If you missed today’s final workshop of the FCP 2017 Spring Series, you missed another great presentation. This workshop was presented by Anthony Puliafico, Ph.D., and entitled Assessment and Treatment of Pediatric Obsessive-Compulsive Disorder.
As described, Dr. Puliafico’s presentation provided an overview of pediatric obsessive-compulsive disorder (OCD), including its presentation and current assessment and treatment guidelines. His presentation Agenda included:
- Assessing OCB in children and adolescents
- Review of Exposure and Ritual Prevention
- Case Studies, and,
- Overcoming Obstacles to Treatment
Dr. Puliafico balanced discussion of content, research, and response to questions during his presentation. He started his workshop by passing around envelopes with small pieces of paper for each participant. Each paper had an assigned worry statement typical of an “obsession thought” for someone with OCD. My assigned “obsessive worry” said that “I may burn the house down today”. Dr. Puliafico warned that the statements may be uncomfortable to think about, but most would not give the worry a second thought. On the other hand, the person with OCD can’t stop thinking about these worries and is compelled to perform an unnecessary behavior to reduce anxiety. Of course, I didn’t let my assigned “obsessive worry” bother me all day, but I did choose not to cook dinner on the grill. I told my wife it was too cold outside!
Anyway, Dr. Puliafico accomplished his objectives for this workshop with ease. These objectives included:
At the end of this activity, the learner will be able to
- Identify common symptoms of pediatric OCD
- Describe assessment methods for pediatric OCD
- Discuss current treatment guidelines for pediatric OCD, with a focus on exposure and ritual prevention
Dr. Puliafico described Obsessive-Compulsive disorder as: “An anxiety disorder involving obsessions and compulsions that are time consuming, cause marked distress and interfere with social or occupational functioning. “ He pointed out that we all have intrusive thoughts and rituals that we perform every day, but these do not usually interfere with day-to-day relationships or jobs. The person with OCD has marked distress and impairment in these areas. He also said that left untreated, OCD symptoms can lead to even more serious physical and behavioral health problems. Dr. Puliafico stated that OCD is one of the most impactful of the psychiatric disorders. OCD generally has onset in early childhood or adolescence with 1.6 million people affected.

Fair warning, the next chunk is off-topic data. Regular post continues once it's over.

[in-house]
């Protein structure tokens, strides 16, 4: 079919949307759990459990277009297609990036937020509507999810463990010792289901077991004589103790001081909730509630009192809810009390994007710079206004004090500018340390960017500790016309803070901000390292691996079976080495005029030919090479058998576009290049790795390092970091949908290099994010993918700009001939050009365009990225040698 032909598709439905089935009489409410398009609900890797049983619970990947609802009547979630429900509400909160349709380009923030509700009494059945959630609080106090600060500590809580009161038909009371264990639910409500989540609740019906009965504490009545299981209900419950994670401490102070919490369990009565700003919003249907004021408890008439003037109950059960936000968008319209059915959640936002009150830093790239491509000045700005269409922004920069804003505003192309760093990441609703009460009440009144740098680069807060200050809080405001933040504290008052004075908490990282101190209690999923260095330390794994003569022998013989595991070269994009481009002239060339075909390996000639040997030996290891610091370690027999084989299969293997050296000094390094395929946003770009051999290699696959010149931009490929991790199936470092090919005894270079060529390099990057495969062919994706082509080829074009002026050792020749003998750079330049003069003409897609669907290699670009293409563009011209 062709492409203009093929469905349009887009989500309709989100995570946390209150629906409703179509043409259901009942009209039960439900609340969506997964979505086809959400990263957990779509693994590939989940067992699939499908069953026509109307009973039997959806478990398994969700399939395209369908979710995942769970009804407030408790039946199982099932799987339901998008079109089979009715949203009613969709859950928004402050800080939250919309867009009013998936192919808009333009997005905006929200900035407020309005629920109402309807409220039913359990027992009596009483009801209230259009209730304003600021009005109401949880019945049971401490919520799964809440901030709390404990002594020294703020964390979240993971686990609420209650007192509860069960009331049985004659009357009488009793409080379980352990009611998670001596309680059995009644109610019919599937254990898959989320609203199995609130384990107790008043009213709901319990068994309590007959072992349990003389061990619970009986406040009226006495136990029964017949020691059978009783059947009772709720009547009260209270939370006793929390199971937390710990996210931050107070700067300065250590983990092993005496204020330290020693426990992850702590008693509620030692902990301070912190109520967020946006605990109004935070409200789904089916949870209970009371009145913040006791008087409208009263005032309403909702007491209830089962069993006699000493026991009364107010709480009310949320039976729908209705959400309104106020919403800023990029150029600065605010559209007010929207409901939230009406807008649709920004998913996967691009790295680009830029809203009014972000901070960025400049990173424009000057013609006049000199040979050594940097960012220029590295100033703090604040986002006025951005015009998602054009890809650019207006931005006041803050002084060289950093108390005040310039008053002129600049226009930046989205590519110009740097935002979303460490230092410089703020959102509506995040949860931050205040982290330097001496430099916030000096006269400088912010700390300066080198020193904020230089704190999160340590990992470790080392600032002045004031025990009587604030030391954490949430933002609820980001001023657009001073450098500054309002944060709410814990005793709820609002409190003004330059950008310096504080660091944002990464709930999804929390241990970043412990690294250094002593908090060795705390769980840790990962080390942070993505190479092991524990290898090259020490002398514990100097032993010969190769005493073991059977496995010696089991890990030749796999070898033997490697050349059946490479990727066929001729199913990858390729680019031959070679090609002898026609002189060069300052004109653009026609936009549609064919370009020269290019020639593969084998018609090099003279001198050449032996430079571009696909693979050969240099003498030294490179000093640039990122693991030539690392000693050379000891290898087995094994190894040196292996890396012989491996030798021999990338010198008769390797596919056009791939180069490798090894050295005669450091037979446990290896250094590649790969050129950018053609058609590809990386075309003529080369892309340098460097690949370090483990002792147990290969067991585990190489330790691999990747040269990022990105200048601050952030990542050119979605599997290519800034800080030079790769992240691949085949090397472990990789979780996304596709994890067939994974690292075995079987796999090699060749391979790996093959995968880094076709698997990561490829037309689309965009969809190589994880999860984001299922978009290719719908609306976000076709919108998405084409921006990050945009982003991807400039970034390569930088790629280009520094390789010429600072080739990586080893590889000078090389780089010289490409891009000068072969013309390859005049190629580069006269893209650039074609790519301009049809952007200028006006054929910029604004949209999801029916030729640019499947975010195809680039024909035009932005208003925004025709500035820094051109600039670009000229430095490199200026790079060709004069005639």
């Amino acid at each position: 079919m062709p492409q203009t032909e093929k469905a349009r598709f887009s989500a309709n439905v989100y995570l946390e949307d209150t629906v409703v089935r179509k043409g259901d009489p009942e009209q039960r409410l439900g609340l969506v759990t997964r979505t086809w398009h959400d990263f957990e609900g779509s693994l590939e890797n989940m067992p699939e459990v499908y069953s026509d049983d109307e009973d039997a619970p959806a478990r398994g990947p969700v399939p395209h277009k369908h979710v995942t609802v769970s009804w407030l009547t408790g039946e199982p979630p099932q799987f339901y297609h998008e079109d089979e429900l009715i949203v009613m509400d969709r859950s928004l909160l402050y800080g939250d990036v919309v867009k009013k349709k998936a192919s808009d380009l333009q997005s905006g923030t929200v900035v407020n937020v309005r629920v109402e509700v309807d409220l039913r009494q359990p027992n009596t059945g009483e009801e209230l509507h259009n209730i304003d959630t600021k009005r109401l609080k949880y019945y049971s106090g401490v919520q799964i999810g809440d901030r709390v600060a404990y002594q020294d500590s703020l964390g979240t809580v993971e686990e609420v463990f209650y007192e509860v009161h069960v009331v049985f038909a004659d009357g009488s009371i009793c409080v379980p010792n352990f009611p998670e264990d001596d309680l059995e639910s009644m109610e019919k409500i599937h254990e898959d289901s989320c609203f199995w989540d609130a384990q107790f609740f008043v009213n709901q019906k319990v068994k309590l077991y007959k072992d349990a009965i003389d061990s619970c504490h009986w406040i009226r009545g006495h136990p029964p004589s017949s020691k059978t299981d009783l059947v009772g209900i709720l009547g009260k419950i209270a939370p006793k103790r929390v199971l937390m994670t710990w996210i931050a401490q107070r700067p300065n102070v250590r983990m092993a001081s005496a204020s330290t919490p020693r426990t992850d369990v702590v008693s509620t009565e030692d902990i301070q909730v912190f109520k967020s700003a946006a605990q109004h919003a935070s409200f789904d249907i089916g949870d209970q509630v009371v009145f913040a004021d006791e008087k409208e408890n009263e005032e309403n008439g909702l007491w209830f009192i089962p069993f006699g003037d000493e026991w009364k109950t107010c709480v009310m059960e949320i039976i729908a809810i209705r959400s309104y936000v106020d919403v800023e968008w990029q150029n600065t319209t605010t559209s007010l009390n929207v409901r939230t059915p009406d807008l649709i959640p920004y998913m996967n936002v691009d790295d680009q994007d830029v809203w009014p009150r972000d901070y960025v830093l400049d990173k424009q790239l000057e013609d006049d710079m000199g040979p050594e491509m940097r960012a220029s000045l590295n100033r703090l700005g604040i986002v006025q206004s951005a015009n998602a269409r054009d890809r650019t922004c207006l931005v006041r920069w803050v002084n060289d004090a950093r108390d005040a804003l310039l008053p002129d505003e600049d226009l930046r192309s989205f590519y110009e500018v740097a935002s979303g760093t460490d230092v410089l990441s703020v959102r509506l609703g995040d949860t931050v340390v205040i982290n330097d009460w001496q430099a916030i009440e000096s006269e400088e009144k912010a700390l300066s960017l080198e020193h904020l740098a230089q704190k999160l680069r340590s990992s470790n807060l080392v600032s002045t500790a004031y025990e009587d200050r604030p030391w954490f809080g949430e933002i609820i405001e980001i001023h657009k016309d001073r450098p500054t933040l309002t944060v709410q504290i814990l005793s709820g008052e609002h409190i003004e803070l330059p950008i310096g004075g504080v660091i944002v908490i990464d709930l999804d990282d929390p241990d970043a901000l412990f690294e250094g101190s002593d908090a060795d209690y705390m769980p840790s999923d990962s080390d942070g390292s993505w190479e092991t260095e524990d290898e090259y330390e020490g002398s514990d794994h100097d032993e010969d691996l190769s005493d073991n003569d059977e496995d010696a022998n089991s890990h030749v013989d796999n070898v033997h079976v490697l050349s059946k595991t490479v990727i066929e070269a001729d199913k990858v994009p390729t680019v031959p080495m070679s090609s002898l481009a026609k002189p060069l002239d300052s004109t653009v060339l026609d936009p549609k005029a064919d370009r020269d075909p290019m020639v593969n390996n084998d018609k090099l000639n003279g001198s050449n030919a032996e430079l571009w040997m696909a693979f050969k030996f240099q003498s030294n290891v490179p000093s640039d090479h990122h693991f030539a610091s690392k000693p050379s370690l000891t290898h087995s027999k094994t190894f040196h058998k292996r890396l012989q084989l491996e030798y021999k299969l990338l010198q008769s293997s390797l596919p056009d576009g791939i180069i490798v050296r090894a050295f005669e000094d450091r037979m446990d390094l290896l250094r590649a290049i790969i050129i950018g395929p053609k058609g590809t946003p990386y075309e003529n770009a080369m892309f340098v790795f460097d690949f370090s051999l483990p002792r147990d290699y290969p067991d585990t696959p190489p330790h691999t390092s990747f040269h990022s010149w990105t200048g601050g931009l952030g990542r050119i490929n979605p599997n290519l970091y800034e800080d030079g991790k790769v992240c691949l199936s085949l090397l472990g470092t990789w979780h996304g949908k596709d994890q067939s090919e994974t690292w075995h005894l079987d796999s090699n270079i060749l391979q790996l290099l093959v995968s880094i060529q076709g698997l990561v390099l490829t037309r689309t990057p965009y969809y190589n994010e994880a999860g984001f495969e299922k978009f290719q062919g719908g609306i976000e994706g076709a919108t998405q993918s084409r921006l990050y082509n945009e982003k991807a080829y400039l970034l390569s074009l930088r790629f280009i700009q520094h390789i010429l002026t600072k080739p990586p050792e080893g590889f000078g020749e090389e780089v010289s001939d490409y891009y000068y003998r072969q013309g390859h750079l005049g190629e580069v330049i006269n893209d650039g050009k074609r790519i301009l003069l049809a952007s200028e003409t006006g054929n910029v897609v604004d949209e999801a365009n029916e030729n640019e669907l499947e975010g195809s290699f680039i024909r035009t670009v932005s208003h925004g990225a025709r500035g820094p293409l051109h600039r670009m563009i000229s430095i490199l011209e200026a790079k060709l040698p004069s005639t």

Obsessions always trigger anxiety, distress and compulsions always reduce anxiety in the short run, as explained Dr, Puliafico. He said that obsessions are repetitive thoughts, impulses or images that are intrusive, inappropriate and a product of one’s own mind. Compulsions are repetitive behaviors performed in response to an obsession. These are excessive behaviors aimed at reducing distress or preventing feared consequences. Common obsessions in youth include excessive:
- Fear of aggressive harm toward self or others
- Sexual thoughts or images
- Religious concerns
Common Compulsions in youth include excessive:
Dr. Puliafico said that children with OCD have trouble tolerating anxiety. He also said that they may not see obsessions as excessive or unreasonable, are afraid or embarrassed to talk about them and may involve other family members in their compulsive rituals,
In discussing assessment of OCD, Dr. Puliafico mentioned that care must be taken to differentiate this from tic disorders, and General Anxiety Disorder. A close look at the history and symptoms can usually separate these diagnoses. He also said that OCD is different than the stereotypical rituals of a child with Autism. The Autistic rituals are generally pleasurable, and sensory related as compared to the anxiety reducing compulsions in OCD. Children with Autism though, may also suffer from OCD. OCD may also be confused with psychosis. Dr. Puliafico suggests looking for other signs of psychotic behavior to rule this out.